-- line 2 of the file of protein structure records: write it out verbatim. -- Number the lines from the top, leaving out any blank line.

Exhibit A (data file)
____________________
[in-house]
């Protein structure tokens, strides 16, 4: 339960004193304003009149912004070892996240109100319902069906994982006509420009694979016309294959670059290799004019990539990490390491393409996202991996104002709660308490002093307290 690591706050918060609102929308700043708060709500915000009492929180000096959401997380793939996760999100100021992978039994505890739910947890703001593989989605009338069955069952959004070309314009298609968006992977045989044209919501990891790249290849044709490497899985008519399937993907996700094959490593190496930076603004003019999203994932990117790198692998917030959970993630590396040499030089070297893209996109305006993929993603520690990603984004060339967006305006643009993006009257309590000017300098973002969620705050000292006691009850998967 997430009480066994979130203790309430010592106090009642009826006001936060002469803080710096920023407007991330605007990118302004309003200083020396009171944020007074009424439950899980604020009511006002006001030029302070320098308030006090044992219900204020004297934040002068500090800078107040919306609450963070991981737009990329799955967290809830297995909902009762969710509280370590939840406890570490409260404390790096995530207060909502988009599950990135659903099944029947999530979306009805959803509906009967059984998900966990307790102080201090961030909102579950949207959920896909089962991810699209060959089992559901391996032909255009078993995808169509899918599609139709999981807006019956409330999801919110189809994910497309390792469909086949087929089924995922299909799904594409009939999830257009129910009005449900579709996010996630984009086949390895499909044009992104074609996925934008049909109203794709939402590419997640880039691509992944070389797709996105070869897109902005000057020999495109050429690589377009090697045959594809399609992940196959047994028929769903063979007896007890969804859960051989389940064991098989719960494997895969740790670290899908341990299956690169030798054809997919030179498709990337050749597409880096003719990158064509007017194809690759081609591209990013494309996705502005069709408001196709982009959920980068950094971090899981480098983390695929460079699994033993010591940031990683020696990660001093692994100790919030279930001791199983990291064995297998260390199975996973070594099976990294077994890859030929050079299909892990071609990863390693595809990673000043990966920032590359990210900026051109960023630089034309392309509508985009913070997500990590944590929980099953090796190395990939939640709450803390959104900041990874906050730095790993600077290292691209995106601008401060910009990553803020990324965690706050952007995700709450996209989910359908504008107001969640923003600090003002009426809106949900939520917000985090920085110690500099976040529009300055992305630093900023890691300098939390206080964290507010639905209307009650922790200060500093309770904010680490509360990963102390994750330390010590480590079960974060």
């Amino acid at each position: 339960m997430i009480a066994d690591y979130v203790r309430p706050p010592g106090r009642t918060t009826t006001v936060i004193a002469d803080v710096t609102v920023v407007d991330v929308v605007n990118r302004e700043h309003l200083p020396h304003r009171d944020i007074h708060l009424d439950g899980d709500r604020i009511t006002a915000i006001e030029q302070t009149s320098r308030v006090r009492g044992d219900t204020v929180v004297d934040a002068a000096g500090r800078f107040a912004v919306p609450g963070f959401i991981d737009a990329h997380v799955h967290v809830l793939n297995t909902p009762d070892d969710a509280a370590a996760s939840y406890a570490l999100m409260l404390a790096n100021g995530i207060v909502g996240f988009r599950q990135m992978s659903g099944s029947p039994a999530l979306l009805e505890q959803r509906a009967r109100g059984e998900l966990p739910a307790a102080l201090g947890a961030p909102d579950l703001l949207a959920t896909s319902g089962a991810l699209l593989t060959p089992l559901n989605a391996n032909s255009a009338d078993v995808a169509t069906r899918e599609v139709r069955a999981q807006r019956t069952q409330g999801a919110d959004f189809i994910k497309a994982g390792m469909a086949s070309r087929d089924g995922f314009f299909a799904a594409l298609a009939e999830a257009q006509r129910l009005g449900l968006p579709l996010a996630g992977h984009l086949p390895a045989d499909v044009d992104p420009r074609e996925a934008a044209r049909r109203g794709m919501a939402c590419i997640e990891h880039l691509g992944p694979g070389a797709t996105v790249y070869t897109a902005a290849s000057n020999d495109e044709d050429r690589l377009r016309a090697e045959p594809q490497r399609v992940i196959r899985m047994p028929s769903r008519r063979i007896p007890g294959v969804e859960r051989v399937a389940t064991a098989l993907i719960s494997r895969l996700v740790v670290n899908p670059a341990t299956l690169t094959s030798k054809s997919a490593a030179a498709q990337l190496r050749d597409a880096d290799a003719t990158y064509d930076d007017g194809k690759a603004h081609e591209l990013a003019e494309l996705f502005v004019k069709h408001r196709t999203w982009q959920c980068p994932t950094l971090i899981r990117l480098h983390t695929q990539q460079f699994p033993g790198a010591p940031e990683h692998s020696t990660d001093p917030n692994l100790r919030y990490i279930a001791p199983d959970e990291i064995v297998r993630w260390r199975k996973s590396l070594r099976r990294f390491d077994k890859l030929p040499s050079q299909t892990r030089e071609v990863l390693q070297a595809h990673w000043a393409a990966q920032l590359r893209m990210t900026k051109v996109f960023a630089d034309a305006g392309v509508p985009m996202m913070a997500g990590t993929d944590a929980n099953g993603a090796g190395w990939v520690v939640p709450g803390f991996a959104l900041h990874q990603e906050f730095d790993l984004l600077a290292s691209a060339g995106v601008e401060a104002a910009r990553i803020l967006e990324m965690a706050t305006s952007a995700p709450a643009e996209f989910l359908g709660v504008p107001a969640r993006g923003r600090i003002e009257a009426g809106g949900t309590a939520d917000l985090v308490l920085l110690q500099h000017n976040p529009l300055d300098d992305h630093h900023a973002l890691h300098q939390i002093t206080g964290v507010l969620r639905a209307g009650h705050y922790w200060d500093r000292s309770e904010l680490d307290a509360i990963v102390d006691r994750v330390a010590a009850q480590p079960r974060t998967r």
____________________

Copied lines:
């Protein structure tokens, strides 16, 4: 339960004193304003009149912004070892996240109100319902069906994982006509420009694979016309294959670059290799004019990539990490390491393409996202991996104002709660308490002093307290 690591706050918060609102929308700043708060709500915000009492929180000096959401997380793939996760999100100021992978039994505890739910947890703001593989989605009338069955069952959004070309314009298609968006992977045989044209919501990891790249290849044709490497899985008519399937993907996700094959490593190496930076603004003019999203994932990117790198692998917030959970993630590396040499030089070297893209996109305006993929993603520690990603984004060339967006305006643009993006009257309590000017300098973002969620705050000292006691009850998967 997430009480066994979130203790309430010592106090009642009826006001936060002469803080710096920023407007991330605007990118302004309003200083020396009171944020007074009424439950899980604020009511006002006001030029302070320098308030006090044992219900204020004297934040002068500090800078107040919306609450963070991981737009990329799955967290809830297995909902009762969710509280370590939840406890570490409260404390790096995530207060909502988009599950990135659903099944029947999530979306009805959803509906009967059984998900966990307790102080201090961030909102579950949207959920896909089962991810699209060959089992559901391996032909255009078993995808169509899918599609139709999981807006019956409330999801919110189809994910497309390792469909086949087929089924995922299909799904594409009939999830257009129910009005449900579709996010996630984009086949390895499909044009992104074609996925934008049909109203794709939402590419997640880039691509992944070389797709996105070869897109902005000057020999495109050429690589377009090697045959594809399609992940196959047994028929769903063979007896007890969804859960051989389940064991098989719960494997895969740790670290899908341990299956690169030798054809997919030179498709990337050749597409880096003719990158064509007017194809690759081609591209990013494309996705502005069709408001196709982009959920980068950094971090899981480098983390695929460079699994033993010591940031990683020696990660001093692994100790919030279930001791199983990291064995297998260390199975996973070594099976990294077994890859030929050079299909892990071609990863390693595809990673000043990966920032590359990210900026051109960023630089034309392309509508985009913070997500990590944590929980099953090796190395990939939640709450803390959104900041990874906050730095790993600077290292691209995106601008401060910009990553803020990324965690706050952007995700709450996209989910359908504008107001969640923003600090003002009426809106949900939520917000985090920085110690500099976040529009300055992305630093900023890691300098939390206080964290507010639905209307009650922790200060500093309770904010680490509360990963102390994750330390010590480590079960974060």